In commemoration of the 13th year of the Hacienda Luisita massacre of striking farmworkers in November 2004, a book, titled Bungkalan, Manwal sa Organisadong Pagsasaka, was published last year by the Unyon ng mga Manggagawa sa Agrikultura (UMA). UMA was formed in 2005, in the aftermath of the Hacienda Luisita massacre. The NFSW was among the organizers.
The articles in the book dwelt mainly on the bungkalan experiences of the farm workers in Hacienda Luisita, owned by the family/clan of former President Corazon Cojuangco-Aquino, and those in Negros.
Among the recent cases inspired by bungkalan were the following:
• The MARBAI versus Lapanday case in Mindanao. In the first two weeks of May 2017, members of the Madaum Agrarian Reform Beneficiaries Association Inc. (MARBAI) encamped on Mendiola, near Malacañang. They were demanding their reinstallation by the Department of Agrarian Reform (DAR) as owner-tillers of 145 hectares of farmland in San Isidro, which formed part of a 1,400-hectare banana plantation in Tagum City owned and managed by Lapanday Food Corp. Then DAR Secretary Rafael Mariano had already recommended positive action on their petition.
On May 16, President Duterte visited the encamped farmer-beneficiaries, and after hearing their appeals, directed Secretary Mariano to implement their reinstallation. It took some time before the presidential order was fully carried out, as Lapanday security guards hindered the entry of the farmer-beneficiaries apparently under orders by the firm’s management.
• A day earlier, on May 17 last year, 100 farmers entered and occupied 60 hectares of land within the Sanggalang estate in Barangay Baloc, Sto. Domingo, Nueva Ecija. The farmers were members of the Alyansa ng mga Magbubukid sa Gitnang Luson-NE, who had been forcibly driven out of the farms they tilled by Sanggalang security and goons in 2008. In 2001 they had succeeded in asserting their right to till their farms within the estate. The case has been brought to the DAR for resolution.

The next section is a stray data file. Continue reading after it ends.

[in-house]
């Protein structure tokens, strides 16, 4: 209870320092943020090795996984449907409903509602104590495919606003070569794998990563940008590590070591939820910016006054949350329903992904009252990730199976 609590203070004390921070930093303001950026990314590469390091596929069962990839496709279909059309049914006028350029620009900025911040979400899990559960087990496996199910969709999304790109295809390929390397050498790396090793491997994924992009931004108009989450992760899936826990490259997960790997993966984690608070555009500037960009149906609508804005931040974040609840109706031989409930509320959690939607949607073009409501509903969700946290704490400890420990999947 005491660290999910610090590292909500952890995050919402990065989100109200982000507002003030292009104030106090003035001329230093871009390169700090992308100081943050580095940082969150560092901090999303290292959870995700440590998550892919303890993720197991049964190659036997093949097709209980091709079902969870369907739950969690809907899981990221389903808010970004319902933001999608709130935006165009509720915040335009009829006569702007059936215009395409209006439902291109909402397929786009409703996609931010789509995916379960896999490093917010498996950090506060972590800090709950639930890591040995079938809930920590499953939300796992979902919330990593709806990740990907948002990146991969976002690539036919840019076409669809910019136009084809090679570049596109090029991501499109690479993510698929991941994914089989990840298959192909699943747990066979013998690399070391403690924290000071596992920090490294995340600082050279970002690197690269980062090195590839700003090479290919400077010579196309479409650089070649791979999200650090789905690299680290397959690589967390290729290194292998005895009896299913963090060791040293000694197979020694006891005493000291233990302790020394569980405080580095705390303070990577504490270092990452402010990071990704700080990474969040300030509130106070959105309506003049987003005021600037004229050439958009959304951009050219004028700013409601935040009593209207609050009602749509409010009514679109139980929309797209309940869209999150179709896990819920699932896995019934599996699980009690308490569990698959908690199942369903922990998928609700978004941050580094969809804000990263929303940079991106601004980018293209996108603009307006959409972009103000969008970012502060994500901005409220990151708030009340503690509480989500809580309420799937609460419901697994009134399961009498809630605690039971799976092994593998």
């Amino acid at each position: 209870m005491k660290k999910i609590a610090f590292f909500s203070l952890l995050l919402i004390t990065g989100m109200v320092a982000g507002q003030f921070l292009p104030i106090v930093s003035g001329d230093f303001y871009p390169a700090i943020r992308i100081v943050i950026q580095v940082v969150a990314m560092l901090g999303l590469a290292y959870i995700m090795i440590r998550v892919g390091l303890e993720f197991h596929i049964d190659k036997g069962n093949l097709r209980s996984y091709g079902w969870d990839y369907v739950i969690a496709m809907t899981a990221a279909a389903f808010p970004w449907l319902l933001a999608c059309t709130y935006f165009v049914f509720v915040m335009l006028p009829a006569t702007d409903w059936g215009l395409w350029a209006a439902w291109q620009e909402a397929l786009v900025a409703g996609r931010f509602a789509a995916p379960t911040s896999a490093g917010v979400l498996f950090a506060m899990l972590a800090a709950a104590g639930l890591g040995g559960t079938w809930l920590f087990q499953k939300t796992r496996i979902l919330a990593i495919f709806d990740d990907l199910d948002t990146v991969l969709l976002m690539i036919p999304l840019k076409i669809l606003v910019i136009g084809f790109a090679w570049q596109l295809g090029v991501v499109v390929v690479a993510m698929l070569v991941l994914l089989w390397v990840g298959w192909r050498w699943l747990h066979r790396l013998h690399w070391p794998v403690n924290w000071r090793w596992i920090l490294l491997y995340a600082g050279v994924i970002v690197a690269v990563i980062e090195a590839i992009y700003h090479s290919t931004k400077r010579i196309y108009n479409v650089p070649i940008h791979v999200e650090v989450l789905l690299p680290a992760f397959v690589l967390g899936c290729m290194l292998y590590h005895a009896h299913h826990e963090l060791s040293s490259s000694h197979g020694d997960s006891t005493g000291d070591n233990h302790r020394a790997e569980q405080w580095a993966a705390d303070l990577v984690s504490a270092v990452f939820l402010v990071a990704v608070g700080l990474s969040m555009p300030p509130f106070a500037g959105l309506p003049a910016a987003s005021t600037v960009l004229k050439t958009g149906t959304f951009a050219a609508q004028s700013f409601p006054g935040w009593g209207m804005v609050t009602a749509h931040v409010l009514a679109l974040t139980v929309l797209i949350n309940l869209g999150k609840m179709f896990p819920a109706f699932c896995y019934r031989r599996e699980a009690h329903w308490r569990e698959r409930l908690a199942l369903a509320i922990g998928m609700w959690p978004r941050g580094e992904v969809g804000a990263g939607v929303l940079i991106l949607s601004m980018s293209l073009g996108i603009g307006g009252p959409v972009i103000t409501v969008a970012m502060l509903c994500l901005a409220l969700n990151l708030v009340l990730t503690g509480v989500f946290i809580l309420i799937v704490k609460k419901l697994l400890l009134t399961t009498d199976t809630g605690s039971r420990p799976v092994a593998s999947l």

Still unresolved are the land disputes in Hacienda Looc in Batangas, the Yulo King farm and other farms in Coron, Palawan, among others.
I had my own little experience, during my first campaign in the 2001 partylist elections, in supporting the landless farmers who had occupied and cultivated an idle piece of land in Bago, Negros Occidental. Through the assistance of lawyers in fighting for their right to till the land, and my own intercession with then DAR Secretary Hernani Braganza, the disputed land was awarded to them.
With President Duterte’s ominous warning to landless farmers to stop making productive use of idle land to feed even just themselves and their families, this recurring problem all over the country is bound to continue. An indication of the president’s current inclination is the last-minute cancellation of his announced plan to condole with the Sagay victims’ families; instead, he was photographed visiting the wake of soldiers who died in an NPA ambush in Bicol.
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Published in Philippine Star
Oct. 27, 2018